With No Guaranteed Minimum, Employee That Received Unvarying Base Pay Was Not Exempt Under California Law
There has been a lack of clarity in California wage and hour law on how compensation must be structured to meet the “salary basis test,” particularly where an exempt employee is paid based on hours worked. However, in Negri v. Koning & Associates, the California Court of Appeal addressed this very issue and concluded that a compensation scheme based solely upon the number of hours worked, with no guaranteed minimum, is not considered a “salary” for the purpose of state overtime laws.
Under California law, an employee exempt from overtime laws must regularly receive “a monthly salary of no less than two (2) times the state minimum wage for full time employment” that cannot be reduced except in enumerated exceptions. Most of the litigation over the so-called salary basis test has addressed when deductions may be made from the exempt employee’s compensation without undermining the exemption.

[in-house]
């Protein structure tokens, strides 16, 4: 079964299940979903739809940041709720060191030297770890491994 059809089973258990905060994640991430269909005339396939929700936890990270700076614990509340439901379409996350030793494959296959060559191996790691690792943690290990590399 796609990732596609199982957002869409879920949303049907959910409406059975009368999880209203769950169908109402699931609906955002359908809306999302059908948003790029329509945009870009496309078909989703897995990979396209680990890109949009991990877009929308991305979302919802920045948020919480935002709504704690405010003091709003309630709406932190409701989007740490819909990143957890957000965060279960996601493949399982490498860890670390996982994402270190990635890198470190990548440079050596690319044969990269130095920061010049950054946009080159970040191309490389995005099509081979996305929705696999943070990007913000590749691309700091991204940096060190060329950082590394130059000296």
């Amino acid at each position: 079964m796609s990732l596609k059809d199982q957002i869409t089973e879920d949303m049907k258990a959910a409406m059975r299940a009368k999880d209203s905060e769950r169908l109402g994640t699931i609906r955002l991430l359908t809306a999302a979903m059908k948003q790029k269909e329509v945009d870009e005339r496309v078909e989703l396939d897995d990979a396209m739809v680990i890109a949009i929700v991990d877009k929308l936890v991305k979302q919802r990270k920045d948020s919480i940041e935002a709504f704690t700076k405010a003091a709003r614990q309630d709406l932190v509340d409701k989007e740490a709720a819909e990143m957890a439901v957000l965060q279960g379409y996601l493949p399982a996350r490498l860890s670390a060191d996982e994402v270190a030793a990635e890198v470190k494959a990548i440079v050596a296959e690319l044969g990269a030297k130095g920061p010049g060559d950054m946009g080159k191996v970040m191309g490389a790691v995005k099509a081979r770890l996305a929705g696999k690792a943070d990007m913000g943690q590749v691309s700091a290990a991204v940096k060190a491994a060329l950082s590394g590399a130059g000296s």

In Koning & Associates, the plaintiff/employee was paid an hourly wage for 40 hours per week so that, in effect, he received an unvarying minimum amount of pay. Nevertheless, the Court found that, based on the employer’s admission that it never paid the employee a “guaranteed salary,” the employee did not meet the administrative exemption.
Although the Court acknowledged based on precedent that the employer may calculate a salary based upon hours worked, it emphasized that this must be a “predetermined amount” that is not subject to reduction because of variations in the quality or quantity of work performed.
The Court recognized that an employee may otherwise be compensated beyond the predetermined amount for extra work without losing the exemption. The key fact that the Court relied upon in concluding that the salary basis test was not met was the employer’s concession that it never paid a “guaranteed salary.”
This case highlights the importance of California employers properly characterizing compensation paid to exempt employees to reflect that it is a predetermined amount, no matter how the “salary” is ultimately calculated.